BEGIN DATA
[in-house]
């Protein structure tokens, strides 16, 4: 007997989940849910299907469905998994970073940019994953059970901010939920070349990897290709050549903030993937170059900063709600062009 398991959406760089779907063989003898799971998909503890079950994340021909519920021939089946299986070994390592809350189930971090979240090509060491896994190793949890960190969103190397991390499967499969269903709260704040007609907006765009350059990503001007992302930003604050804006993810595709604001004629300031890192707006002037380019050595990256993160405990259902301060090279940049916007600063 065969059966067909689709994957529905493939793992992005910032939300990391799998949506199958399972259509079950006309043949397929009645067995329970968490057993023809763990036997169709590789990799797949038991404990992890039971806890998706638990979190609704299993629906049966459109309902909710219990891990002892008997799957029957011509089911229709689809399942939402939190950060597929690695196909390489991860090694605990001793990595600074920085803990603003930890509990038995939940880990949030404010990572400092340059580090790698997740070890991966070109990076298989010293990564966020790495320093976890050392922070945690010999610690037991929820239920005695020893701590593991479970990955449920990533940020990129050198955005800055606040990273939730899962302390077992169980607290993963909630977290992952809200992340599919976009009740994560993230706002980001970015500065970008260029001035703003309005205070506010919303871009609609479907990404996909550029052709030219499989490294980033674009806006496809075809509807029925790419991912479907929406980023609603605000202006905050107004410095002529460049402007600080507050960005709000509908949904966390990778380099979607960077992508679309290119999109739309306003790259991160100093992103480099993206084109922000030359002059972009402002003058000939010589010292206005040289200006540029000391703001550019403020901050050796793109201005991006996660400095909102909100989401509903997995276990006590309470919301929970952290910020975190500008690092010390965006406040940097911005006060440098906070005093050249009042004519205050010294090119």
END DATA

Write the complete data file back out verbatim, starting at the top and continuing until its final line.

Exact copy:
[in-house]
């Protein structure tokens, strides 16, 4: 007997989940849910299907469905998994970073940019994953059970901010939920070349990897290709050549903030993937170059900063709600062009 398991959406760089779907063989003898799971998909503890079950994340021909519920021939089946299986070994390592809350189930971090979240090509060491896994190793949890960190969103190397991390499967499969269903709260704040007609907006765009350059990503001007992302930003604050804006993810595709604001004629300031890192707006002037380019050595990256993160405990259902301060090279940049916007600063 065969059966067909689709994957529905493939793992992005910032939300990391799998949506199958399972259509079950006309043949397929009645067995329970968490057993023809763990036997169709590789990799797949038991404990992890039971806890998706638990979190609704299993629906049966459109309902909710219990891990002892008997799957029957011509089911229709689809399942939402939190950060597929690695196909390489991860090694605990001793990595600074920085803990603003930890509990038995939940880990949030404010990572400092340059580090790698997740070890991966070109990076298989010293990564966020790495320093976890050392922070945690010999610690037991929820239920005695020893701590593991479970990955449920990533940020990129050198955005800055606040990273939730899962302390077992169980607290993963909630977290992952809200992340599919976009009740994560993230706002980001970015500065970008260029001035703003309005205070506010919303871009609609479907990404996909550029052709030219499989490294980033674009806006496809075809509807029925790419991912479907929406980023609603605000202006905050107004410095002529460049402007600080507050960005709000509908949904966390990778380099979607960077992508679309290119999109739309306003790259991160100093992103480099993206084109922000030359002059972009402002003058000939010589010292206005040289200006540029000391703001550019403020901050050796793109201005991006996660400095909102909100989401509903997995276990006590309470919301929970952290910020975190500008690092010390965006406040940097911005006060440098906070005093050249009042004519205050010294090119």